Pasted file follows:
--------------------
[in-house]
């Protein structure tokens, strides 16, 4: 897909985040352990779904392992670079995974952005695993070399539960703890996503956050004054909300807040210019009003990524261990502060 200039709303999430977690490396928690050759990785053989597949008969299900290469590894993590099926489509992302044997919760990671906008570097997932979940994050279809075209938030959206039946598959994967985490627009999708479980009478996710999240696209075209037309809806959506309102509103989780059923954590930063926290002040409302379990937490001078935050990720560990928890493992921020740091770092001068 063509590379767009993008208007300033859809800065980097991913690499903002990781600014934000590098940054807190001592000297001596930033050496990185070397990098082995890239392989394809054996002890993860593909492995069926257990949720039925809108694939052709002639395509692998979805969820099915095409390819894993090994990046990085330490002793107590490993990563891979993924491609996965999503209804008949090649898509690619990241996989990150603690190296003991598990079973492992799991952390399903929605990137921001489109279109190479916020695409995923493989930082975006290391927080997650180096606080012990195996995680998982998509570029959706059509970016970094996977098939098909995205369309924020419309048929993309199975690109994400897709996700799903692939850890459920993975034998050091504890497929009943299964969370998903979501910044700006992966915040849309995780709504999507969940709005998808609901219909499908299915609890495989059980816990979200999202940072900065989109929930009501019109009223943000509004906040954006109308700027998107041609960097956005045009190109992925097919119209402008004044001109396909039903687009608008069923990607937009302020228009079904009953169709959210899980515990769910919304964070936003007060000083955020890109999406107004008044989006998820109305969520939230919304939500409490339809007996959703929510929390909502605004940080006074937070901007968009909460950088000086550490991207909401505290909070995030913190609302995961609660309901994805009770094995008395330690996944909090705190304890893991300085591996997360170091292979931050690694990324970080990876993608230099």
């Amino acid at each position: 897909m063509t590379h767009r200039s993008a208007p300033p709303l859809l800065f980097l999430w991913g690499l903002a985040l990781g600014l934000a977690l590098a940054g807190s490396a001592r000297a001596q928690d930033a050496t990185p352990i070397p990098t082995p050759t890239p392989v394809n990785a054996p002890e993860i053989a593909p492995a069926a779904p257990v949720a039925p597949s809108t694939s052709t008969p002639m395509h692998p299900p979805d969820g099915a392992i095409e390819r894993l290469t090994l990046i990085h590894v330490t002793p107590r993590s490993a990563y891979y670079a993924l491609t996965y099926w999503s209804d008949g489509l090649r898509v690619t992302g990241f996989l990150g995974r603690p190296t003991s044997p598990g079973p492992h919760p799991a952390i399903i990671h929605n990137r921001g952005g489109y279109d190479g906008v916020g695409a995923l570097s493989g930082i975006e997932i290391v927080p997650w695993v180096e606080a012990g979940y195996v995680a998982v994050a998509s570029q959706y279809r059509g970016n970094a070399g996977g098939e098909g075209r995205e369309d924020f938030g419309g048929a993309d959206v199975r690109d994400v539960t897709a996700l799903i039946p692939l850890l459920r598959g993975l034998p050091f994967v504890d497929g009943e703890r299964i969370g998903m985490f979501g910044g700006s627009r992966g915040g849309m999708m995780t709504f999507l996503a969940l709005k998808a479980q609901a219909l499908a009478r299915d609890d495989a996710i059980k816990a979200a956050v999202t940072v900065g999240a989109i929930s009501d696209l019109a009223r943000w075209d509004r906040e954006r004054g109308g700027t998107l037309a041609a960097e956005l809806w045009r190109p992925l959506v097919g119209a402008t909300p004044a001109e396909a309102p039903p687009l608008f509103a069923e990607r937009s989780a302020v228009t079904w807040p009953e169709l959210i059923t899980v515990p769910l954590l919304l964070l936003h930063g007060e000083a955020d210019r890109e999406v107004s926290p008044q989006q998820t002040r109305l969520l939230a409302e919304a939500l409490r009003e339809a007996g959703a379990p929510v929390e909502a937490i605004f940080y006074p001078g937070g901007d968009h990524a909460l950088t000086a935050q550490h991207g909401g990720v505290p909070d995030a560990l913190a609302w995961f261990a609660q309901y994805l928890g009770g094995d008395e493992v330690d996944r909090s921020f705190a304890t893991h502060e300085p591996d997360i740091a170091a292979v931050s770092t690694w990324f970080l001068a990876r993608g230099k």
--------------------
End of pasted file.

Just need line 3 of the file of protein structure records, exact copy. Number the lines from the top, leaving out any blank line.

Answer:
């Amino acid at each position: 897909m063509t590379h767009r200039s993008a208007p300033p709303l859809l800065f980097l999430w991913g690499l903002a985040l990781g600014l934000a977690l590098a940054g807190s490396a001592r000297a001596q928690d930033a050496t990185p352990i070397p990098t082995p050759t890239p392989v394809n990785a054996p002890e993860i053989a593909p492995a069926a779904p257990v949720a039925p597949s809108t694939s052709t008969p002639m395509h692998p299900p979805d969820g099915a392992i095409e390819r894993l290469t090994l990046i990085h590894v330490t002793p107590r993590s490993a990563y891979y670079a993924l491609t996965y099926w999503s209804d008949g489509l090649r898509v690619t992302g990241f996989l990150g995974r603690p190296t003991s044997p598990g079973p492992h919760p799991a952390i399903i990671h929605n990137r921001g952005g489109y279109d190479g906008v916020g695409a995923l570097s493989g930082i975006e997932i290391v927080p997650w695993v180096e606080a012990g979940y195996v995680a998982v994050a998509s570029q959706y279809r059509g970016n970094a070399g996977g098939e098909g075209r995205e369309d924020f938030g419309g048929a993309d959206v199975r690109d994400v539960t897709a996700l799903i039946p692939l850890l459920r598959g993975l034998p050091f994967v504890d497929g009943e703890r299964i969370g998903m985490f979501g910044g700006s627009r992966g915040g849309m999708m995780t709504f999507l996503a969940l709005k998808a479980q609901a219909l499908a009478r299915d609890d495989a996710i059980k816990a979200a956050v999202t940072v900065g999240a989109i929930s009501d696209l019109a009223r943000w075209d509004r906040e954006r004054g109308g700027t998107l037309a041609a960097e956005l809806w045009r190109p992925l959506v097919g119209a402008t909300p004044a001109e396909a309102p039903p687009l608008f509103a069923e990607r937009s989780a302020v228009t079904w807040p009953e169709l959210i059923t899980v515990p769910l954590l919304l964070l936003h930063g007060e000083a955020d210019r890109e999406v107004s926290p008044q989006q998820t002040r109305l969520l939230a409302e919304a939500l409490r009003e339809a007996g959703a379990p929510v929390e909502a937490i605004f940080y006074p001078g937070g901007d968009h990524a909460l950088t000086a935050q550490h991207g909401g990720v505290p909070d995030a560990l913190a609302w995961f261990a609660q309901y994805l928890g009770g094995d008395e493992v330690d996944r909090s921020f705190a304890t893991h502060e300085p591996d997360i740091a170091a292979v931050s770092t690694w990324f970080l001068a990876r993608g230099k």